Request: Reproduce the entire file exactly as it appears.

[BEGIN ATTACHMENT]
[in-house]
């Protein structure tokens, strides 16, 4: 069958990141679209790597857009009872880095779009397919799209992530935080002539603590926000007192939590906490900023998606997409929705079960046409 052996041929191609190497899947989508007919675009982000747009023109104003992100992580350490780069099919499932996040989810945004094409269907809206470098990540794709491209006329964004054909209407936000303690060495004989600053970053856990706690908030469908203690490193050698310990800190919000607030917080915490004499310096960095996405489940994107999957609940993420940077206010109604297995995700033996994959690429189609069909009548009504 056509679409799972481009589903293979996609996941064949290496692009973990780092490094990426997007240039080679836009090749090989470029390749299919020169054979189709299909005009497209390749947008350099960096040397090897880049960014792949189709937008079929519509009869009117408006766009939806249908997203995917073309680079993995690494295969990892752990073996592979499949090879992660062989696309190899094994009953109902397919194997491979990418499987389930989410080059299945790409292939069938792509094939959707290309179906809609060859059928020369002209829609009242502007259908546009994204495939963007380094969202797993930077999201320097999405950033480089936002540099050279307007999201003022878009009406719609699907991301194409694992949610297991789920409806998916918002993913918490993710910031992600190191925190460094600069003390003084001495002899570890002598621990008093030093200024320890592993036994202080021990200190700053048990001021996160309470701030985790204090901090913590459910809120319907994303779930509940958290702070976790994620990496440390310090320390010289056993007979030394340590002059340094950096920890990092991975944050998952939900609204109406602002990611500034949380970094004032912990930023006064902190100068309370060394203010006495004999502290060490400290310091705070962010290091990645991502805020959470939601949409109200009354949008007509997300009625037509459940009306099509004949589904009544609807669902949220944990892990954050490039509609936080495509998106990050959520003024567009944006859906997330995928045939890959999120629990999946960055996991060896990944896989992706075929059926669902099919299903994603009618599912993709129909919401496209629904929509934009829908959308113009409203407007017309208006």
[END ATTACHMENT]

[in-house]
């Protein structure tokens, strides 16, 4: 069958990141679209790597857009009872880095779009397919799209992530935080002539603590926000007192939590906490900023998606997409929705079960046409 052996041929191609190497899947989508007919675009982000747009023109104003992100992580350490780069099919499932996040989810945004094409269907809206470098990540794709491209006329964004054909209407936000303690060495004989600053970053856990706690908030469908203690490193050698310990800190919000607030917080915490004499310096960095996405489940994107999957609940993420940077206010109604297995995700033996994959690429189609069909009548009504 056509679409799972481009589903293979996609996941064949290496692009973990780092490094990426997007240039080679836009090749090989470029390749299919020169054979189709299909005009497209390749947008350099960096040397090897880049960014792949189709937008079929519509009869009117408006766009939806249908997203995917073309680079993995690494295969990892752990073996592979499949090879992660062989696309190899094994009953109902397919194997491979990418499987389930989410080059299945790409292939069938792509094939959707290309179906809609060859059928020369002209829609009242502007259908546009994204495939963007380094969202797993930077999201320097999405950033480089936002540099050279307007999201003022878009009406719609699907991301194409694992949610297991789920409806998916918002993913918490993710910031992600190191925190460094600069003390003084001495002899570890002598621990008093030093200024320890592993036994202080021990200190700053048990001021996160309470701030985790204090901090913590459910809120319907994303779930509940958290702070976790994620990496440390310090320390010289056993007979030394340590002059340094950096920890990092991975944050998952939900609204109406602002990611500034949380970094004032912990930023006064902190100068309370060394203010006495004999502290060490400290310091705070962010290091990645991502805020959470939601949409109200009354949008007509997300009625037509459940009306099509004949589904009544609807669902949220944990892990954050490039509609936080495509998106990050959520003024567009944006859906997330995928045939890959999120629990999946960055996991060896990944896989992706075929059926669902099919299903994603009618599912993709129909919401496209629904929509934009829908959308113009409203407007017309208006």